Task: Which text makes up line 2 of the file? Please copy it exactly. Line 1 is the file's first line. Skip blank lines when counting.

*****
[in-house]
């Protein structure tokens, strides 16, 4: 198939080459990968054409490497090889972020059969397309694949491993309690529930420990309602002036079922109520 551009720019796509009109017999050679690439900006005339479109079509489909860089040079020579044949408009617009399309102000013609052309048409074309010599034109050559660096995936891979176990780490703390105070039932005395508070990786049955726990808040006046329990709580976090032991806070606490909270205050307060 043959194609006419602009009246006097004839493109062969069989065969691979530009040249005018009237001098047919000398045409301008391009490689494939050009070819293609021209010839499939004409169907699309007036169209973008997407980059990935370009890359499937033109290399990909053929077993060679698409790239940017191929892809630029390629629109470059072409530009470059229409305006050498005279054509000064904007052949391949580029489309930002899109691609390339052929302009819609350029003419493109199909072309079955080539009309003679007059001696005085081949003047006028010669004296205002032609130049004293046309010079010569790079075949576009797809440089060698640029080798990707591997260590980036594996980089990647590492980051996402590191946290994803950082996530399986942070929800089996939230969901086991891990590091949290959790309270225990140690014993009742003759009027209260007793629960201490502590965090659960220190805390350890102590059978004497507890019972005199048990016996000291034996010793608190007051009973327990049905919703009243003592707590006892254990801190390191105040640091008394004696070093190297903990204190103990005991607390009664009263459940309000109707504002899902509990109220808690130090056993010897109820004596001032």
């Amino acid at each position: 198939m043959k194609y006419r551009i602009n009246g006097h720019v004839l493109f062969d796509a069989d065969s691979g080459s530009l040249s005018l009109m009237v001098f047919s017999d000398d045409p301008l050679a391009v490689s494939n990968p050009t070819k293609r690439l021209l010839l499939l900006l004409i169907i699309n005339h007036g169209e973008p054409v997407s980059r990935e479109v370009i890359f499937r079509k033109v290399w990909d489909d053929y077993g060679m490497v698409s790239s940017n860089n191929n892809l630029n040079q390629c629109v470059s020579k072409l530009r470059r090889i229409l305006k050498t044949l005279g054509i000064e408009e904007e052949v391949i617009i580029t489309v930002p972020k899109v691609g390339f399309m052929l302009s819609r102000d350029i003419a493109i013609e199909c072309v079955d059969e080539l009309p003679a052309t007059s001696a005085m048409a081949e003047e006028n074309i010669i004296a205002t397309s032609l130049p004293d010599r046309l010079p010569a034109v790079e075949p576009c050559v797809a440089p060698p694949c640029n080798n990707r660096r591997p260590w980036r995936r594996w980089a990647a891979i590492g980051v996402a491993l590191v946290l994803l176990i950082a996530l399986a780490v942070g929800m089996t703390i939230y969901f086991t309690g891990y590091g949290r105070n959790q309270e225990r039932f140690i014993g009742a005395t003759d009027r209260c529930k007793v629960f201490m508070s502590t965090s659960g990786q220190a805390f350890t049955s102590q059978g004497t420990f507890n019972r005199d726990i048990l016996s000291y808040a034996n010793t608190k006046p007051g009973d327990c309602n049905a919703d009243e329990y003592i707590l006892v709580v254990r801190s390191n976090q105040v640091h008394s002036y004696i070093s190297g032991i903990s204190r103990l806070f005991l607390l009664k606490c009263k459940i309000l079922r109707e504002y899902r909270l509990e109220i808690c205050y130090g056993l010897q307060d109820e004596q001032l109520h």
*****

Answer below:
């Protein structure tokens, strides 16, 4: 198939080459990968054409490497090889972020059969397309694949491993309690529930420990309602002036079922109520 551009720019796509009109017999050679690439900006005339479109079509489909860089040079020579044949408009617009399309102000013609052309048409074309010599034109050559660096995936891979176990780490703390105070039932005395508070990786049955726990808040006046329990709580976090032991806070606490909270205050307060 043959194609006419602009009246006097004839493109062969069989065969691979530009040249005018009237001098047919000398045409301008391009490689494939050009070819293609021209010839499939004409169907699309007036169209973008997407980059990935370009890359499937033109290399990909053929077993060679698409790239940017191929892809630029390629629109470059072409530009470059229409305006050498005279054509000064904007052949391949580029489309930002899109691609390339052929302009819609350029003419493109199909072309079955080539009309003679007059001696005085081949003047006028010669004296205002032609130049004293046309010079010569790079075949576009797809440089060698640029080798990707591997260590980036594996980089990647590492980051996402590191946290994803950082996530399986942070929800089996939230969901086991891990590091949290959790309270225990140690014993009742003759009027209260007793629960201490502590965090659960220190805390350890102590059978004497507890019972005199048990016996000291034996010793608190007051009973327990049905919703009243003592707590006892254990801190390191105040640091008394004696070093190297903990204190103990005991607390009664009263459940309000109707504002899902509990109220808690130090056993010897109820004596001032």